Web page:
On 19 May 2016, the National Assembly passed the bill to amend the Debtor Rehabilitation and Bankruptcy Act (“DRBA”).  Key amendments include (1) improvements to the early proposed rehabilitation plan submission policy; (2) broadened scope of creditor participation in the proceedings; and (3) stronger protection of creditors with commercial claims.  The revised DRBA is expected to enter into force 3 months after promulgation. 

I. Improvements to the early rehabilitation plan proposal submission policy

In this version of the amended Act, (a) the creditor whose claim amount is equal to or larger than one half of the total amount of debt owed by the debtor, or (b) the debtor with approval of the foregoing creditor are allowed to make an early submission of the proposed rehabilitation plan.  In case of such early submission the party that filed the proposed rehabilitation plan must also file the list of secured, unsecured creditors and shareholders (“creditors list”) before the commencement of the rehabilitation proceeding.  Therefore, in case there is an early submission of the proposed rehabilitation plan, the administrator is not required to prepare and submit the creditors list and the creditors may proceed to the subsequent process of filing their claim reports with the bankruptcy court immediately after commencement.

II. Broader scope of participation for rehabilitation creditors

  1. Changing the way creditor committees are formed and broadening the scope of creditor committees’ authority

The DRBA provides for creditor committees which are constituted under certain conditions to protect the interests of the creditors.  With respect to the management of these creditor committees, the revised DRBA provides that (a) when it is not a case of debtor in possession and the court appoints a third party administrator, the creditor committee may nominate a candidate for the administrator; (b) the court must receive comments from the creditor committee when the court appoints an investigator or approves new loans for the debtor.

  1. Broadening the scope of authority for creditors providing new loans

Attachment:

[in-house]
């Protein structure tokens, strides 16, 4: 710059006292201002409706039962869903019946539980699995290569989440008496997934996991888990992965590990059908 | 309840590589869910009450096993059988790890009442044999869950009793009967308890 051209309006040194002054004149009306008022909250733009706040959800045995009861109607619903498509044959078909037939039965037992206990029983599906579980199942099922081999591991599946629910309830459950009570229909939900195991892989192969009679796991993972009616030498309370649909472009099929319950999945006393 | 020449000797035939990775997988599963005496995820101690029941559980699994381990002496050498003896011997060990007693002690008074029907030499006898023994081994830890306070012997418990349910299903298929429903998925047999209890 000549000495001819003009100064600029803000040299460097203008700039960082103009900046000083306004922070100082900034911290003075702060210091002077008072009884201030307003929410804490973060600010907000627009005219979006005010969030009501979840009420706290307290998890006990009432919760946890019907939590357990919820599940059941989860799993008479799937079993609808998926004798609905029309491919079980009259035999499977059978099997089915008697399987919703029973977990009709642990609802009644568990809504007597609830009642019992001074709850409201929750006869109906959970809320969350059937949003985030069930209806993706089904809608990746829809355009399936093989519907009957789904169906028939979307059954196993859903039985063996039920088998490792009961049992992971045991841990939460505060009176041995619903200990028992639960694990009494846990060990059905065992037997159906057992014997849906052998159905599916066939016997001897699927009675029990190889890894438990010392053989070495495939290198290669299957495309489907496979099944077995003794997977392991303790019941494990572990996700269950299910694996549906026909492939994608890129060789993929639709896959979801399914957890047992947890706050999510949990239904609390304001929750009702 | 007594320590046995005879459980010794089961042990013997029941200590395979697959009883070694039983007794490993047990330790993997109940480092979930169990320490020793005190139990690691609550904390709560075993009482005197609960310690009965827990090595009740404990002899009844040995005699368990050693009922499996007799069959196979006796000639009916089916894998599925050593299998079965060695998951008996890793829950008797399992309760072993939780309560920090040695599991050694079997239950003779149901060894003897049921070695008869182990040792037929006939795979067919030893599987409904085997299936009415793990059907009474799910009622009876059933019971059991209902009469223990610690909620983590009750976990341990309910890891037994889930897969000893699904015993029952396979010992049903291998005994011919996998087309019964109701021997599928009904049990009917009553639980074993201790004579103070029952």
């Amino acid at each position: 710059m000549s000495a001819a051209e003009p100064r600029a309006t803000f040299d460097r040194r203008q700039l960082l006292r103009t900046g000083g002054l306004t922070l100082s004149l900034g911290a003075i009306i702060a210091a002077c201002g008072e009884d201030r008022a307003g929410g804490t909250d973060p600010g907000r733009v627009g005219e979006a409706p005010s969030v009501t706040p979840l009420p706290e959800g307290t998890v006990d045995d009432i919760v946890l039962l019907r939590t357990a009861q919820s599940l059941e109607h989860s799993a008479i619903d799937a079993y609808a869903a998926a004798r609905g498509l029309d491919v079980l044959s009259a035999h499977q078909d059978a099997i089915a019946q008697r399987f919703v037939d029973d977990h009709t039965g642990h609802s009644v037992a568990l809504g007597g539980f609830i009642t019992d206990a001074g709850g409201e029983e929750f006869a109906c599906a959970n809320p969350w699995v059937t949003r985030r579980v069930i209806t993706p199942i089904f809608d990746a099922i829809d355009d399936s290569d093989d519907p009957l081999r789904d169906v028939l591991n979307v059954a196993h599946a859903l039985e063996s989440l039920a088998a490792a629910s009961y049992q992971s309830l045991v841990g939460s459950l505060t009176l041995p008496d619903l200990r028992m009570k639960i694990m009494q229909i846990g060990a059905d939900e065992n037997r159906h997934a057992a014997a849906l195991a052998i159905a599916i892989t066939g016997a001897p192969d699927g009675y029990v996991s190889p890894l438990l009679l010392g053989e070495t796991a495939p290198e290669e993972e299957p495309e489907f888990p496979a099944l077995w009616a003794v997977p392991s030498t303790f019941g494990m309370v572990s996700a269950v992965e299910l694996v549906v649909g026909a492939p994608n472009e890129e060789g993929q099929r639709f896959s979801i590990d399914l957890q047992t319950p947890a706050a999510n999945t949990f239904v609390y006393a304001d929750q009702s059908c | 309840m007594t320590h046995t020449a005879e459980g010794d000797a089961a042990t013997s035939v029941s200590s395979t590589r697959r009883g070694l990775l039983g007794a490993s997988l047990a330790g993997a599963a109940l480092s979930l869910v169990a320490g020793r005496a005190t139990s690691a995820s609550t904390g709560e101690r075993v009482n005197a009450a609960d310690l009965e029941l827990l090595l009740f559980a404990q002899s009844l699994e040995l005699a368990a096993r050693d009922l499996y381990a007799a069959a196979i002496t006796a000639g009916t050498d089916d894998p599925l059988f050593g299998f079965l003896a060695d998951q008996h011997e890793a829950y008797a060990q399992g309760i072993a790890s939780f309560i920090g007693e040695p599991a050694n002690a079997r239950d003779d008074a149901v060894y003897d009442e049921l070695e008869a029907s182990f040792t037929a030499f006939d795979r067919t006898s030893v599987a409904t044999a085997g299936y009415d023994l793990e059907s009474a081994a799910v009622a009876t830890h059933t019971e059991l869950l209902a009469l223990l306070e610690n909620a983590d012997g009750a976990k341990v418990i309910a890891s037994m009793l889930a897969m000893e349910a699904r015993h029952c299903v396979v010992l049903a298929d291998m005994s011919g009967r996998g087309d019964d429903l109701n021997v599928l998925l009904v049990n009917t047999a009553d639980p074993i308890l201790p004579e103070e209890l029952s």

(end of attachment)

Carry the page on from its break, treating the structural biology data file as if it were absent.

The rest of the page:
In order to encourage creditors to provide new loans to the debtor who is undergoing a rehabilitation proceeding, the revised DRBA provides that (i) the creditor who provides new loans have the power to submit their comments regarding important matters in the rehabilitation proceeding and request the administrator to provide materials; (ii) when there is a specific purpose for the new funds, the administrator is required to report their usage to the court; and (iii) the court may provide information regarding the debtor to the person providing the new loans.

III. Reinforcing protection for creditors whose claims arise from commercial trade

The revised DRBA, in order to protect the commercial claim creditors who trade commercially with the debtor and thereby promote effective rehabilitation of the debtor, (a) the claim for payment of commodities that have been supplied to the debtor in the course of continuous and normal business activities within 20 days of the filing an application for commencement of the rehabilitation proceedings shall be categorized as “public interest claims,” which have priority over rehabilitation claims; and (b) the conditions for prioritized payment of rehabilitation claims to creditors who are mid to small size businesses have been relaxed, in order to facilitate payment of such claims before payment of other rehabilitation claims.

IV. Provide for concentrated jurisdiction

The revised DRBA provides that in a corporate rehabilitation proceeding, if the number of creditors is 100 or more and the total amount of debt exceeds the amount set out in the Supreme Court Rules, then the application to commence the rehabilitation / bankruptcy proceeding may be filed with the Seoul Central District Court or the relevant district court, thereby providing legal grounds for concentrated jurisdiction.